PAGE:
Technology vendors that support the different missions of U.S. government agencies may have a major opportunity to provide innovative IT assistance for a task that is common to all: preparing the payroll for 2.3 million federal workers.
The General Services Administration and the Office of Personnel Management have been sifting through responses from IT vendors on a GSA/OPM request for information on significantly upgrading federal payroll processing. The initiative includes the potential for converting existing payroll systems to cloud-based platforms. The window for vendor responses to the proposal closed late last month.
There are five federal shared service providers that split the work of payroll processing for nearly 200 government units, including cabinet departments and various administrative agencies. These SSPs include the National Finance Center at the U.S. Department of Agriculture and GSA's own Payroll Services Branch.
The five SSPs base their payroll operations on a range of IT systems, including internally developed and maintained software and commercial-off-the-shelf (COTS) products.
The five SSPs conduct their payroll operations in significantly different ways. Each provider uses separate, independently developed and maintained human resources, payroll, and time and attendance systems to calculate pay, according to GSA. Each provider employs multiple transactional systems, data sources and interfaces to arrive at accurate gross and net pay determinations.
"In addition, each SSP maintains its own methods and practices for maintaining and evolving these systems in response to emerging human capital and information technology requirements," notes the GSA's RFI.
While all payroll preparers must follow policies issued by OPM, the implementation often involves different computer coding and IT mechanisms.
"With a workforce of over 2 million nonseasonal, full-time federal employees -- ranging from federal justices to park rangers -- the task inherently involves a unique level of complexity in the payroll system," said Beth Angerman, executive director of the Unified Shared Services Management, or USSM, office at GSA.
"In addition, federal pay involves many exceptions and special cases mandated by law that are applicable only to federal employees," she noted.
Federal compensation calculations can involve differentials for geographic location and fringe benefits. OPM recently has established flexibility provisions, such as differing vacation schemes, to improve its ability to compete with the private sector -- which adds even more factors in calculating pay and benefits -- in hiring and retaining workers.
All of those factors lead to a challenging data management environment.
Improvement of the pay calculation process was a primary goal of the request for vendor information, GSA and OPM noted, but other goals stated in the request indicate that the government is interested in making major IT processing improvements to federal compensation systems.
For example, GSA has invited vendor perspectives on the following:
"In the private sector, payroll management is a competitive and innovative industry. The federal government is eager to learn whether there are new technologies that help improve performance," GSA's Angerman said.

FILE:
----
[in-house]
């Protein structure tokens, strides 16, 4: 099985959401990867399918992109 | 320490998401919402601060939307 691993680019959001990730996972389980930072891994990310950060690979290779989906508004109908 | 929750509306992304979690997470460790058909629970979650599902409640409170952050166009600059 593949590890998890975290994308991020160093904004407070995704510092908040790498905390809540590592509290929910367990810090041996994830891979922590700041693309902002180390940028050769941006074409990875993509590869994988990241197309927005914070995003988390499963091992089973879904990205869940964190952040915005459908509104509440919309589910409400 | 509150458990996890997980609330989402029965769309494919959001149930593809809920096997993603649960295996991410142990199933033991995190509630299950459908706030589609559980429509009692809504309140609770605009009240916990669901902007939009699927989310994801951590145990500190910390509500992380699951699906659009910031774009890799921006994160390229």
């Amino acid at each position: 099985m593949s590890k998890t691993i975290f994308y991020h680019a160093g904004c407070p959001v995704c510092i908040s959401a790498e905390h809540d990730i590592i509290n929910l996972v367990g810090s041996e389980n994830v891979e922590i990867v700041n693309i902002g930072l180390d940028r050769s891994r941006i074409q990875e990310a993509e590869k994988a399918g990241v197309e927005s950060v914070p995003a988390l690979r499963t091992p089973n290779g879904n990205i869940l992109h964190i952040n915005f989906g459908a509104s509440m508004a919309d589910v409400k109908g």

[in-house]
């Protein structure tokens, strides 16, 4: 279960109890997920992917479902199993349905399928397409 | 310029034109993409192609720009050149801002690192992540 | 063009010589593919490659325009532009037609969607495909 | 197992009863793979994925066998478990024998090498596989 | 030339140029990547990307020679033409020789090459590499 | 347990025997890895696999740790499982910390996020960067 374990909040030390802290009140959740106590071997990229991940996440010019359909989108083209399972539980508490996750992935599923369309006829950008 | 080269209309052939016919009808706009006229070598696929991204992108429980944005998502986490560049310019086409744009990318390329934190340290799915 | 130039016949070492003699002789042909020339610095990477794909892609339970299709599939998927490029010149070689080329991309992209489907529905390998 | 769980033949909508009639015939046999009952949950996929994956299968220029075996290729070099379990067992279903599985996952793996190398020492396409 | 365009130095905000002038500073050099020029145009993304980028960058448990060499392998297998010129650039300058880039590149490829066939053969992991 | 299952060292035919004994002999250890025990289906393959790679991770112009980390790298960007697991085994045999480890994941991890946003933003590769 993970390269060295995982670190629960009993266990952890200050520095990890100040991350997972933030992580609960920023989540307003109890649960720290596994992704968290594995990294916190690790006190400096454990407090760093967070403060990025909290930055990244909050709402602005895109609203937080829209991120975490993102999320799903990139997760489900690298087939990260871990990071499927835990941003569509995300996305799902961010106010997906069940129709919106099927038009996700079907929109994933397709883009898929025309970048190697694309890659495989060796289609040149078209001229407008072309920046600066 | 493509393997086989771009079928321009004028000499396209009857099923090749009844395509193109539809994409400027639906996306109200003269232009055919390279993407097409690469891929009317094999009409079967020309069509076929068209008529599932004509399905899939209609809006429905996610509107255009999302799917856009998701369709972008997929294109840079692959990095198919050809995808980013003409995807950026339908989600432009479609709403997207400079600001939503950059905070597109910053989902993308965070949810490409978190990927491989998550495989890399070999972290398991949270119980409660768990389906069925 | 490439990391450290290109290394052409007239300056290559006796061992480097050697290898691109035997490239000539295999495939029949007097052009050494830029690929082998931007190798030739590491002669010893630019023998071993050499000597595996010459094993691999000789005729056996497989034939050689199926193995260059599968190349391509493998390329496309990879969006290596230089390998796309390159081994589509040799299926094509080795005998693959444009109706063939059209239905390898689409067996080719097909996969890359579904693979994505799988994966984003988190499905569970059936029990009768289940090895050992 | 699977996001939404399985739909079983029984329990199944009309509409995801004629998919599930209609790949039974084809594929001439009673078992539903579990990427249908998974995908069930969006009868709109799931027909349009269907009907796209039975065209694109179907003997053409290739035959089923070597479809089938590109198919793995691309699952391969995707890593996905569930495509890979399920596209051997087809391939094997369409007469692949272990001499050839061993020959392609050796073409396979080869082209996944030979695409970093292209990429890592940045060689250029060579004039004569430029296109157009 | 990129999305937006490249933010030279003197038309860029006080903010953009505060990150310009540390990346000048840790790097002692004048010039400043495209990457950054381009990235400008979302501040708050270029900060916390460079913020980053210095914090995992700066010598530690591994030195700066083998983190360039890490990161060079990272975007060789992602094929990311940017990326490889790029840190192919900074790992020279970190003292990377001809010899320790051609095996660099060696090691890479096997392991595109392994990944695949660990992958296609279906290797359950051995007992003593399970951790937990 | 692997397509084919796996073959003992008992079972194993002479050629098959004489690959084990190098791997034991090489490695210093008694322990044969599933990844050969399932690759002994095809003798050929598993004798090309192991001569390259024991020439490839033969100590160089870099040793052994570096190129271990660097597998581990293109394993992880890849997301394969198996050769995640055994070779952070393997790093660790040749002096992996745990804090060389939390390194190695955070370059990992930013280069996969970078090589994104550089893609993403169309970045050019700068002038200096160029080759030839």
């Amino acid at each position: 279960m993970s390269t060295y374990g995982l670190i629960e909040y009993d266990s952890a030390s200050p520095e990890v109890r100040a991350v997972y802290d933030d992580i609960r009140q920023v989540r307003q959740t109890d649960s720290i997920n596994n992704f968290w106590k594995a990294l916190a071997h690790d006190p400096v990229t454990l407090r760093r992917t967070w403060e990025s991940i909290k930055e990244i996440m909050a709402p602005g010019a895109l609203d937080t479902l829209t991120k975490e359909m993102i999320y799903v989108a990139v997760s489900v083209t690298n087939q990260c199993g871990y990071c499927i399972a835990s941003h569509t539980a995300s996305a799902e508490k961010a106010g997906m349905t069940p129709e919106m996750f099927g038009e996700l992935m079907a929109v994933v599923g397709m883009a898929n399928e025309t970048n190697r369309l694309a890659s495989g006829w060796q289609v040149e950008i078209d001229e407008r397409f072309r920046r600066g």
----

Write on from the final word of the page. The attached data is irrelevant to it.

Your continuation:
GSA is interested in gathering information on how the government can leverage cloud solutions for government-wide payroll functions, including information on cloud security, according to the RFI. The agency asked for vendor feedback regarding "on-demand scaling of processing, secure storage, and network capability."
"Cloud has matured to incorporate a wide range of services beyond just application hosting. The federal government invited industry to help payroll providers understand the full potential for cloud," Angerman said.
The USSM office has been assigned the task of coordinating the RFI as a prime example of implementing the shared-service concept -- especially in the context of utilizing IT solutions.
Within the federal government, shared-service situations occur when a single provider performs common administrative or mission operations for more than one department, agency, or agency unit, according to the Partnership for Public Service. Corporate members of the group include Accenture, Deloitte, Microsoft and VMware.
In October 2015 GSA established the USSM to assist federal agencies in organizing and managing shared-service operations more efficiently. IT use often can be enhanced to implement shared-service goals.
The payroll function lends itself to the shared-service concept.
"In the early 2000s, the government standardized payroll processing throughout federal agencies and reduced the number of shared-service providers to four from 26. It was a major milestone with estimated savings of (US)$1.1 billion over 10 years, and improved service quality for employees," said Eden Murrie, government transformation and agency partnerships director at the Partnership for Public Service.
The project is a "solid step toward better payroll processing in federal agencies and stronger shared-services in general. We look forward to seeing how this effort might pave the way for additional shared-services," she told the E-Commerce Times.
In fact, the entire federal payroll processing operation might be reduced to a single entity, the GSA indicated in its RFI: "The issuance of this RFI is not meant to imply there would, or would not be a single product, platform, architecture, or provider recommended for federal payroll. As with many common or government-wide solutions, the final approach may involve one, or multiple technologies, delivery modalities, and providers."
Issuance of the RFI is no guarantee that a federal contract solicitation will emanate from the research, GSA emphasized. However, such market research efforts often result in contract opportunities.